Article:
The Positive Impacts of Tele-Rounding for Hospital Operations

Gurvinder Kaur

Gurvinder Kaur , MD

Board Member

Published December 28, 2020

Virtual doctors are there for you

As cases of COVID-19 continue to rise, and hospitals meet or exceed surge capacity, it’s critically important to incorporate virtual care models to augment the in-person patient experience. Tele-rounding can be a vital part of your strategy to deliver effective care that’s safe for both patients and providers.

As hospitalist regional director at Adventist Health Hanford (California), our team implemented tele-rounding in the summer of 2020 when a COVID surge abruptly doubled our rural hospital’s census.

In partnership with hospital leadership, including our medical director Maria Marmol, MD, we designed a virtual rounding strategy that fit into the department’s existing workflows. We really built our process around the nurses, because we depended on them to take the iPads to the patients, and we wanted to implement this in a way that didn’t add to their load.

Virtual doctors are there for you

To accomplish this, the hospitalist would check in with nursing each morning to hear patient updates and schedule virtual visits. When possible, they overlapped tele-rounding with nursing tasks like medication administration or hourly checks.

The predictability of this process was a huge patient satisfier. Patients often get anxious waiting for the hospitalist. They’re always asking the nurses when they will see the doctor. So, having that visit scheduled each day was very reassuring. And the nurses appreciated it too.

Tele-rounding also made it easier for families to participate in their loved one’s care. At first it was a little chaotic with the nurse and the doctor and the family together on FaceTime. But with some practice, we were able to make sure all voices were heard, and questions were answered.

The process even had a few unanticipated benefits. Patients told us that they could hear the doctor better through the iPad, and we hadn’t realized how muffled our voices sound through PPE. It’s hard on elderly people and those with hearing loss. They appreciated being able to read our lips and see our emotions.

It’s important to point out that some patients are too sick to benefit from virtual care, and that tele-rounding should not completely replace face-to-face visits. Hospitalists should always call for in-person backup when appropriate based on the severity of illness or disease progression.

Tele-rounding could provide a lasting solution to our variable volumes. And while no one wishes for a pandemic, we might never have considered it otherwise.

Gurvinder Kaur, MD, MHA

Based on my experience, I urge hospitals to get an early start on tele-rounding. Don’t wait for the surge to hit. The more proactive you are, the smoother the transition will be. Below are recommendations to ensure the successful incorporation of tele-rounding into your inpatient operations.

  1. Gain buy-in from C-suite leadership, with the full support of your IT team. IT engagement is needed to support the hardware and software needs of a tele-rounding program.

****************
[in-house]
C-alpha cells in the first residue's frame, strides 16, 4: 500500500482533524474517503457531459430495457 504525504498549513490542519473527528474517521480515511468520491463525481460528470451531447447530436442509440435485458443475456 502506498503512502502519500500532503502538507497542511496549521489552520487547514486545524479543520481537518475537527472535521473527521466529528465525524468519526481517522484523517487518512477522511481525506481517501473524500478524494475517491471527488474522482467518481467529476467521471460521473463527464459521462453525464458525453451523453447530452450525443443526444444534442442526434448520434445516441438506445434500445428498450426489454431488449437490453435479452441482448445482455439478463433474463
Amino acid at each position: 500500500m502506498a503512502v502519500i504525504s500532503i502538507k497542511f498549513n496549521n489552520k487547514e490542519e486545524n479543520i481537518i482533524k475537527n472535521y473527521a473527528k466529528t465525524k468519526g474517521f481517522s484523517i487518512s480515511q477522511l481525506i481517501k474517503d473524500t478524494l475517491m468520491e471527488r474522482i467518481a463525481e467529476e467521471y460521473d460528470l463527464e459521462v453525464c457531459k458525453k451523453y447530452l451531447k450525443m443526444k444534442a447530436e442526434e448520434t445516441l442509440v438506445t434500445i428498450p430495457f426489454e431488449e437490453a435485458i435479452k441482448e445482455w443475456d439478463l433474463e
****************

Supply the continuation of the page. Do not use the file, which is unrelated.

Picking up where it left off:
2. Once approved, order the appropriate number of tablets, stands, and other equipment. Depending on procurement practices, fulfillment can take weeks, so don’t delay.
  3. Create training manuals and conduct online and in-person training modules for all affected staff.
  4. Perform a dry run with physician and nursing teams to test hardware, software, algorithms, and logistics. Do this at least once before you officially roll out in your practice.
  5. Engage your nursing staff. Connect daily with RNs and create an appointment schedule for patient rounding that’s aligned with the RNs’ schedule.
  6. Be prepared to tele-round at other affiliated hospitals and ancillary sites. One of the biggest benefits to telehealth is that care is no longer limited to the four walls of the hospital.

The benefits of tele-rounding more than justify the investment:

  • Reduction in PPE: By caring for patients remotely, clinical teams don’t need to don masks, gloves, and other equipment for a quick visit.
  • Greater protection and safety: Providers reduce the number of potentially contagious patients they see in person. Patients benefit from less physical exposure to care teams while still receiving quality care.
  • Optimized clinical workflows: User-friendly platforms connect clinical providers; improved utilization of standardized protocol-driven care saves time and energy. Documents, X-rays, and other medical records can also be easily and securely shared.
  • Improved nursing workflow: It takes the guesswork out from their day about the time of the physician rounds. They can communicate an accurate time window of the physician rounds with individual patients and be prepared with their specific needs and questions.

I strongly believe that tele-rounding could solve some of the perennial problems facing our hospital long after the pandemic passes. In recent years, our census has been unpredictable. And as a small, rural hospital, we sometimes find ourselves scrambling to staff up. Tele-rounding could provide a lasting solution to our variable volumes. And while no one wishes for a pandemic, we might never have considered it otherwise.

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